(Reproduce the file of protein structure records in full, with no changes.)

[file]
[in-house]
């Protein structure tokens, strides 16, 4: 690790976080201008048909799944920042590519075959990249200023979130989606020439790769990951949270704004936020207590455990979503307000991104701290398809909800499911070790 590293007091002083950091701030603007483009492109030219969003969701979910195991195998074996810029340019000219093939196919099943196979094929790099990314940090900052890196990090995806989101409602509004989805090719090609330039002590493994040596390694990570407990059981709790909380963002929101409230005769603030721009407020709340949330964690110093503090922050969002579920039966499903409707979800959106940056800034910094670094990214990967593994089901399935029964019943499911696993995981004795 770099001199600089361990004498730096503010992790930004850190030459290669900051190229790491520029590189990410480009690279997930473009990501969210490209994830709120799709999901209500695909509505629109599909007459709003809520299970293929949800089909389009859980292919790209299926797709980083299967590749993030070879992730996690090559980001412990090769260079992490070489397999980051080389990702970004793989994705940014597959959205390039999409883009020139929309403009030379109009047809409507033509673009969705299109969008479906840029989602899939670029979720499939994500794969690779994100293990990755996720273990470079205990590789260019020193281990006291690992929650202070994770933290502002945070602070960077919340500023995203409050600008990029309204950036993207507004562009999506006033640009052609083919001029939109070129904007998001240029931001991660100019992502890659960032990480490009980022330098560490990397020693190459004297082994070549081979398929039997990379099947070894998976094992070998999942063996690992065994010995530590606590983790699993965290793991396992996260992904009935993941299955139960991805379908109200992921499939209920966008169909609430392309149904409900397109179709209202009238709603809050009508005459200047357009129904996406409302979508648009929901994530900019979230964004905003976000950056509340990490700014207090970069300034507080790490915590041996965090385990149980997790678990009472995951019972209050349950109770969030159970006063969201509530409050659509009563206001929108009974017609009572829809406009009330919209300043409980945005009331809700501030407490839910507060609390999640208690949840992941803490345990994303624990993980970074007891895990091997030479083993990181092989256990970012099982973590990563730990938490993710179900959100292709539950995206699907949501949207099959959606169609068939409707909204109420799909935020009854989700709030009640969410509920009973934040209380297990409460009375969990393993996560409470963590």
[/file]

[in-house]
């Protein structure tokens, strides 16, 4: 690790976080201008048909799944920042590519075959990249200023979130989606020439790769990951949270704004936020207590455990979503307000991104701290398809909800499911070790 590293007091002083950091701030603007483009492109030219969003969701979910195991195998074996810029340019000219093939196919099943196979094929790099990314940090900052890196990090995806989101409602509004989805090719090609330039002590493994040596390694990570407990059981709790909380963002929101409230005769603030721009407020709340949330964690110093503090922050969002579920039966499903409707979800959106940056800034910094670094990214990967593994089901399935029964019943499911696993995981004795 770099001199600089361990004498730096503010992790930004850190030459290669900051190229790491520029590189990410480009690279997930473009990501969210490209994830709120799709999901209500695909509505629109599909007459709003809520299970293929949800089909389009859980292919790209299926797709980083299967590749993030070879992730996690090559980001412990090769260079992490070489397999980051080389990702970004793989994705940014597959959205390039999409883009020139929309403009030379109009047809409507033509673009969705299109969008479906840029989602899939670029979720499939994500794969690779994100293990990755996720273990470079205990590789260019020193281990006291690992929650202070994770933290502002945070602070960077919340500023995203409050600008990029309204950036993207507004562009999506006033640009052609083919001029939109070129904007998001240029931001991660100019992502890659960032990480490009980022330098560490990397020693190459004297082994070549081979398929039997990379099947070894998976094992070998999942063996690992065994010995530590606590983790699993965290793991396992996260992904009935993941299955139960991805379908109200992921499939209920966008169909609430392309149904409900397109179709209202009238709603809050009508005459200047357009129904996406409302979508648009929901994530900019979230964004905003976000950056509340990490700014207090970069300034507080790490915590041996965090385990149980997790678990009472995951019972209050349950109770969030159970006063969201509530409050659509009563206001929108009974017609009572829809406009009330919209300043409980945005009331809700501030407490839910507060609390999640208690949840992941803490345990994303624990993980970074007891895990091997030479083993990181092989256990970012099982973590990563730990938490993710179900959100292709539950995206699907949501949207099959959606169609068939409707909204109420799909935020009854989700709030009640969410509920009973934040209380297990409460009375969990393993996560409470963590």